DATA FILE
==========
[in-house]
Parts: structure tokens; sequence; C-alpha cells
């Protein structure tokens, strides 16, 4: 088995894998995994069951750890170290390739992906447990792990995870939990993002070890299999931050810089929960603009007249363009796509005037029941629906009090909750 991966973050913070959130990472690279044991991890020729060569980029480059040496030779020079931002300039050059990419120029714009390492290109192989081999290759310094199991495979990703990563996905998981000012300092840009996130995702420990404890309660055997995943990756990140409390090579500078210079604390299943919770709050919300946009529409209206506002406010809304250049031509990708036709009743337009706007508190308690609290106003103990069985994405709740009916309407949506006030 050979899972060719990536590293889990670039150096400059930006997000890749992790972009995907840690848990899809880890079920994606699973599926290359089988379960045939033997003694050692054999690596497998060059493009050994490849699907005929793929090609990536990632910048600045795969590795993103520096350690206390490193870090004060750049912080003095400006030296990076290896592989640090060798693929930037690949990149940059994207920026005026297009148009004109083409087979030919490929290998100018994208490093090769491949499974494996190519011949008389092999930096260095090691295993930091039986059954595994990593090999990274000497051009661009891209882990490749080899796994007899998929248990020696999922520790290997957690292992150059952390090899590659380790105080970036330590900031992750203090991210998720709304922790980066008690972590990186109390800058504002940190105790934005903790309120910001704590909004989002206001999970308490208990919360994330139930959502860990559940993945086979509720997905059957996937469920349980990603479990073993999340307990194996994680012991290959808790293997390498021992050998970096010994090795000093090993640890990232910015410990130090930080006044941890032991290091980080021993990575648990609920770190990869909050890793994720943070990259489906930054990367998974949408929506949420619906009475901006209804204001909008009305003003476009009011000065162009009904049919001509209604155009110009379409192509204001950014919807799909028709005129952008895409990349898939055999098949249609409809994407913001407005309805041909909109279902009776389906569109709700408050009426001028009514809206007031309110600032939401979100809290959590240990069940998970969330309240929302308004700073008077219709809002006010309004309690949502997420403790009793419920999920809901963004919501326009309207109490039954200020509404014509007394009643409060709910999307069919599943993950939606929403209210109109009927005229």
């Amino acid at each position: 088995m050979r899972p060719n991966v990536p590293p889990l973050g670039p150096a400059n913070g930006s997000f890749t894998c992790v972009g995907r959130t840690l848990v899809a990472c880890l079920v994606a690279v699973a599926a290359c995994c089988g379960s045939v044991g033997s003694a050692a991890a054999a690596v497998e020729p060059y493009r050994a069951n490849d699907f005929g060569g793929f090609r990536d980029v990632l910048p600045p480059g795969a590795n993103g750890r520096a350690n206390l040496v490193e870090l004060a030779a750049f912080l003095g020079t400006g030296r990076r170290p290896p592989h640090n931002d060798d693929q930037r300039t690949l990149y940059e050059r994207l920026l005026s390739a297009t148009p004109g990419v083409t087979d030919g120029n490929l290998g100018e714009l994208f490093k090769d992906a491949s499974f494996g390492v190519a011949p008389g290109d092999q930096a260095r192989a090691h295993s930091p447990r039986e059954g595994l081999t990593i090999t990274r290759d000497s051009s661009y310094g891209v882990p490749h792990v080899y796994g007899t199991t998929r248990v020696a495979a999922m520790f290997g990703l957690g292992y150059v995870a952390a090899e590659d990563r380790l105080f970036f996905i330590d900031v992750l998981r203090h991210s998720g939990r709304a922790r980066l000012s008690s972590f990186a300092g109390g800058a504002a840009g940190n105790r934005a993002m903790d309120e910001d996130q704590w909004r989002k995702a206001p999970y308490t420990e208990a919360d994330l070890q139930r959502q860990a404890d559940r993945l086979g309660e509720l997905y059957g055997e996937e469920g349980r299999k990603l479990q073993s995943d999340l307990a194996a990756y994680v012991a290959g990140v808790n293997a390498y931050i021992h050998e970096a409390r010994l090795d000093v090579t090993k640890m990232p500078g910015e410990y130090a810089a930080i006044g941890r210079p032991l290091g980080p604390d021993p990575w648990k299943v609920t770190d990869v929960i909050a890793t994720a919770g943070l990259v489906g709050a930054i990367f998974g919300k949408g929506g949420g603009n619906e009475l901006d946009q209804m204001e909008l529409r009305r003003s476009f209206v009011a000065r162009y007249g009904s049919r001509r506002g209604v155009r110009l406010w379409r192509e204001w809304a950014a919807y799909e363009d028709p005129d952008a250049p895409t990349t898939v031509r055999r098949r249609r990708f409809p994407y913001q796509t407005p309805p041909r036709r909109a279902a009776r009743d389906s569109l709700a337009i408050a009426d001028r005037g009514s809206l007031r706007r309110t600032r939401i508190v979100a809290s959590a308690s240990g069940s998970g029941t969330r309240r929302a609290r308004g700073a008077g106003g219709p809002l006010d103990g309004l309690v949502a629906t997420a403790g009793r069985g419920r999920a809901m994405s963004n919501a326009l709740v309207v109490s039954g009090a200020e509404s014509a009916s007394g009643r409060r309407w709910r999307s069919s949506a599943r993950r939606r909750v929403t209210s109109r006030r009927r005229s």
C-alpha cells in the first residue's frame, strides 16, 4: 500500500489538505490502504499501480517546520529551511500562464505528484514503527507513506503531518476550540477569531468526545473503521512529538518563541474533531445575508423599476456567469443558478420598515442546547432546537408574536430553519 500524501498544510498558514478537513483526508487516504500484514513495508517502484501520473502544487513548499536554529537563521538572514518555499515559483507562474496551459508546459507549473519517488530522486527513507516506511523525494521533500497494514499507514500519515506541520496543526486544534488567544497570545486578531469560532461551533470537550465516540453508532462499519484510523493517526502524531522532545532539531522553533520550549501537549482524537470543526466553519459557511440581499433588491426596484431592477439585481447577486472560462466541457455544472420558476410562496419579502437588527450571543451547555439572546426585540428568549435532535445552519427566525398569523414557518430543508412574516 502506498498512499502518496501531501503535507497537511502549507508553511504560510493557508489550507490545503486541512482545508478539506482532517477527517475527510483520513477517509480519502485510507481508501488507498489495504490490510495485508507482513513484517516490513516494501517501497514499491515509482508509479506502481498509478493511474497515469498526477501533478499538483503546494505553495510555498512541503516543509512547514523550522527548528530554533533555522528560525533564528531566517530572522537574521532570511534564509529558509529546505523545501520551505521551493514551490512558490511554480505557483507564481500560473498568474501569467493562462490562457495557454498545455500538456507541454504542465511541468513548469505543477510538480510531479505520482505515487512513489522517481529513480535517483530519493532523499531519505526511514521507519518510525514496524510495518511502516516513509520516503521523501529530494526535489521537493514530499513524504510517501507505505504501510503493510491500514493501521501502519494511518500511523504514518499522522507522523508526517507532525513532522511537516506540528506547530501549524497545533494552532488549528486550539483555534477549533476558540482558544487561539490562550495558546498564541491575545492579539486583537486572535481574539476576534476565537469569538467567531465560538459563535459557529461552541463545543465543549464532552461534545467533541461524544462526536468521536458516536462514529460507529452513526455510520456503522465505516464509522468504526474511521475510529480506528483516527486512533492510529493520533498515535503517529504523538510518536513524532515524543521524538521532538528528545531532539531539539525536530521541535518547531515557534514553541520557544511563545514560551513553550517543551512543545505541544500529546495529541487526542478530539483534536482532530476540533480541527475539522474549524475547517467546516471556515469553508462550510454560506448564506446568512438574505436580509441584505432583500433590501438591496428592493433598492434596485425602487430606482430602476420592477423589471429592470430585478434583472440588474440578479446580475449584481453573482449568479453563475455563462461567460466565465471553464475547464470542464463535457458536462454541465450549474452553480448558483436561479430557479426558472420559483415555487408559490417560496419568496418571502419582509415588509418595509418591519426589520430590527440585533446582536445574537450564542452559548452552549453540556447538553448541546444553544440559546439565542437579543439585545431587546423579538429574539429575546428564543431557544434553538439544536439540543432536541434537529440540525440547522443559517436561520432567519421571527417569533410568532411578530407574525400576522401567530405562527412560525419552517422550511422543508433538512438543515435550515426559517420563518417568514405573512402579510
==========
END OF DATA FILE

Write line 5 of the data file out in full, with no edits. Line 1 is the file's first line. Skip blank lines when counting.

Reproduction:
C-alpha cells in the first residue's frame, strides 16, 4: 500500500489538505490502504499501480517546520529551511500562464505528484514503527507513506503531518476550540477569531468526545473503521512529538518563541474533531445575508423599476456567469443558478420598515442546547432546537408574536430553519 500524501498544510498558514478537513483526508487516504500484514513495508517502484501520473502544487513548499536554529537563521538572514518555499515559483507562474496551459508546459507549473519517488530522486527513507516506511523525494521533500497494514499507514500519515506541520496543526486544534488567544497570545486578531469560532461551533470537550465516540453508532462499519484510523493517526502524531522532545532539531522553533520550549501537549482524537470543526466553519459557511440581499433588491426596484431592477439585481447577486472560462466541457455544472420558476410562496419579502437588527450571543451547555439572546426585540428568549435532535445552519427566525398569523414557518430543508412574516 502506498498512499502518496501531501503535507497537511502549507508553511504560510493557508489550507490545503486541512482545508478539506482532517477527517475527510483520513477517509480519502485510507481508501488507498489495504490490510495485508507482513513484517516490513516494501517501497514499491515509482508509479506502481498509478493511474497515469498526477501533478499538483503546494505553495510555498512541503516543509512547514523550522527548528530554533533555522528560525533564528531566517530572522537574521532570511534564509529558509529546505523545501520551505521551493514551490512558490511554480505557483507564481500560473498568474501569467493562462490562457495557454498545455500538456507541454504542465511541468513548469505543477510538480510531479505520482505515487512513489522517481529513480535517483530519493532523499531519505526511514521507519518510525514496524510495518511502516516513509520516503521523501529530494526535489521537493514530499513524504510517501507505505504501510503493510491500514493501521501502519494511518500511523504514518499522522507522523508526517507532525513532522511537516506540528506547530501549524497545533494552532488549528486550539483555534477549533476558540482558544487561539490562550495558546498564541491575545492579539486583537486572535481574539476576534476565537469569538467567531465560538459563535459557529461552541463545543465543549464532552461534545467533541461524544462526536468521536458516536462514529460507529452513526455510520456503522465505516464509522468504526474511521475510529480506528483516527486512533492510529493520533498515535503517529504523538510518536513524532515524543521524538521532538528528545531532539531539539525536530521541535518547531515557534514553541520557544511563545514560551513553550517543551512543545505541544500529546495529541487526542478530539483534536482532530476540533480541527475539522474549524475547517467546516471556515469553508462550510454560506448564506446568512438574505436580509441584505432583500433590501438591496428592493433598492434596485425602487430606482430602476420592477423589471429592470430585478434583472440588474440578479446580475449584481453573482449568479453563475455563462461567460466565465471553464475547464470542464463535457458536462454541465450549474452553480448558483436561479430557479426558472420559483415555487408559490417560496419568496418571502419582509415588509418595509418591519426589520430590527440585533446582536445574537450564542452559548452552549453540556447538553448541546444553544440559546439565542437579543439585545431587546423579538429574539429575546428564543431557544434553538439544536439540543432536541434537529440540525440547522443559517436561520432567519421571527417569533410568532411578530407574525400576522401567530405562527412560525419552517422550511422543508433538512438543515435550515426559517420563518417568514405573512402579510